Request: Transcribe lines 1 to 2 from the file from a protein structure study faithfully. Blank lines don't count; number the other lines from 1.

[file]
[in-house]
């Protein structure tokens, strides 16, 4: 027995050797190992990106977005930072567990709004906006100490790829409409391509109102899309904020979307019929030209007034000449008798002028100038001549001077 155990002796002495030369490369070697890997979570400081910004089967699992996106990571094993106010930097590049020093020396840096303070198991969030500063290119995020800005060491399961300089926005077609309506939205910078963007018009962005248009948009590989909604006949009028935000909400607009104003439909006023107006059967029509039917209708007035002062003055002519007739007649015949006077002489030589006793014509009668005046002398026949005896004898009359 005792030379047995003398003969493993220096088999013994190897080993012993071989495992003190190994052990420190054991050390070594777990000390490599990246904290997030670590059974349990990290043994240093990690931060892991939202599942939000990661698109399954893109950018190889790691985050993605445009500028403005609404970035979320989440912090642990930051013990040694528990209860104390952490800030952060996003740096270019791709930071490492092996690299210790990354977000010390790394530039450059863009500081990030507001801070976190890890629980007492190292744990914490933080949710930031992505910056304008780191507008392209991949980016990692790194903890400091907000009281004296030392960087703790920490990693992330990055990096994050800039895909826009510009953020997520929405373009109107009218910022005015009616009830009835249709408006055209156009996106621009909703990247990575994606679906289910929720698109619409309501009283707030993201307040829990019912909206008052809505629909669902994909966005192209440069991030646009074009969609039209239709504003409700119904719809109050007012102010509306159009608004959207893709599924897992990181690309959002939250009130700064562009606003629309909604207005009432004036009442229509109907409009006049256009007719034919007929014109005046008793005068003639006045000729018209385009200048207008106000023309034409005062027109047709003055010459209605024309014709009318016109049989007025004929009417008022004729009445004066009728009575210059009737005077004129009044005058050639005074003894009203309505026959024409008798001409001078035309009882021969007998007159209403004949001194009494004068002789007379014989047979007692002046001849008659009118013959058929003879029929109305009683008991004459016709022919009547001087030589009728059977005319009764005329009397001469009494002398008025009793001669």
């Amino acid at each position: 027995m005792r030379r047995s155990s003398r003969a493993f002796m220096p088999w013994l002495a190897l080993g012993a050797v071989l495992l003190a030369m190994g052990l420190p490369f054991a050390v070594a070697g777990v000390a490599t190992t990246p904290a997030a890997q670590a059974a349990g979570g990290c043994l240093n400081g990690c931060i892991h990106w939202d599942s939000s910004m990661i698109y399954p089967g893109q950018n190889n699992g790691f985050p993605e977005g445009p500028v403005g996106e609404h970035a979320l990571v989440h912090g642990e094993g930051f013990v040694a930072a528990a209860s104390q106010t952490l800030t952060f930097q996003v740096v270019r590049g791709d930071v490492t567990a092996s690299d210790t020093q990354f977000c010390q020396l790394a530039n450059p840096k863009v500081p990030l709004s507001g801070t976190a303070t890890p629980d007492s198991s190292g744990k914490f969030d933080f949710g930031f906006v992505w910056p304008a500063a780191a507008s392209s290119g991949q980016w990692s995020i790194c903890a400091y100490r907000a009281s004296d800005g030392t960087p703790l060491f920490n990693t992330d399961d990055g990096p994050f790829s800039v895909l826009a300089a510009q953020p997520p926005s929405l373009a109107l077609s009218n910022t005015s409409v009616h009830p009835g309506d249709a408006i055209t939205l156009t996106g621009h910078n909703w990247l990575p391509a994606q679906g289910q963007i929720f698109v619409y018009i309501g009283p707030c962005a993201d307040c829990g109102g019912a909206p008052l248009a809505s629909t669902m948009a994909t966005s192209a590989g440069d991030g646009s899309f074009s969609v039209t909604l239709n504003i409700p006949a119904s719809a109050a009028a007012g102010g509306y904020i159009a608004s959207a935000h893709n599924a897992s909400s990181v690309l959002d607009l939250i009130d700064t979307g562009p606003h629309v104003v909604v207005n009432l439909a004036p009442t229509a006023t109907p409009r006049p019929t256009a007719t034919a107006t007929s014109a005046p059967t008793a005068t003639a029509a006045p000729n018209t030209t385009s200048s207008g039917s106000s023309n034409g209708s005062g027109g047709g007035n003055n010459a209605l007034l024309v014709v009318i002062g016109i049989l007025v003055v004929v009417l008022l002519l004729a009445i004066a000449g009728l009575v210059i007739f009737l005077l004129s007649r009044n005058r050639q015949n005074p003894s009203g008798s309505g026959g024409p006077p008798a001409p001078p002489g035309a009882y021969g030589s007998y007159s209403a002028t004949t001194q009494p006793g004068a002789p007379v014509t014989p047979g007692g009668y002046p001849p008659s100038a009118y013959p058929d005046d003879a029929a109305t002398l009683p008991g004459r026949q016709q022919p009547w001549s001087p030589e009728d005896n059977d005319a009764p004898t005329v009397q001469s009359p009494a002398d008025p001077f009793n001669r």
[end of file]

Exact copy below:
[in-house]
């Protein structure tokens, strides 16, 4: 027995050797190992990106977005930072567990709004906006100490790829409409391509109102899309904020979307019929030209007034000449008798002028100038001549001077 155990002796002495030369490369070697890997979570400081910004089967699992996106990571094993106010930097590049020093020396840096303070198991969030500063290119995020800005060491399961300089926005077609309506939205910078963007018009962005248009948009590989909604006949009028935000909400607009104003439909006023107006059967029509039917209708007035002062003055002519007739007649015949006077002489030589006793014509009668005046002398026949005896004898009359 005792030379047995003398003969493993220096088999013994190897080993012993071989495992003190190994052990420190054991050390070594777990000390490599990246904290997030670590059974349990990290043994240093990690931060892991939202599942939000990661698109399954893109950018190889790691985050993605445009500028403005609404970035979320989440912090642990930051013990040694528990209860104390952490800030952060996003740096270019791709930071490492092996690299210790990354977000010390790394530039450059863009500081990030507001801070976190890890629980007492190292744990914490933080949710930031992505910056304008780191507008392209991949980016990692790194903890400091907000009281004296030392960087703790920490990693992330990055990096994050800039895909826009510009953020997520929405373009109107009218910022005015009616009830009835249709408006055209156009996106621009909703990247990575994606679906289910929720698109619409309501009283707030993201307040829990019912909206008052809505629909669902994909966005192209440069991030646009074009969609039209239709504003409700119904719809109050007012102010509306159009608004959207893709599924897992990181690309959002939250009130700064562009606003629309909604207005009432004036009442229509109907409009006049256009007719034919007929014109005046008793005068003639006045000729018209385009200048207008106000023309034409005062027109047709003055010459209605024309014709009318016109049989007025004929009417008022004729009445004066009728009575210059009737005077004129009044005058050639005074003894009203309505026959024409008798001409001078035309009882021969007998007159209403004949001194009494004068002789007379014989047979007692002046001849008659009118013959058929003879029929109305009683008991004459016709022919009547001087030589009728059977005319009764005329009397001469009494002398008025009793001669």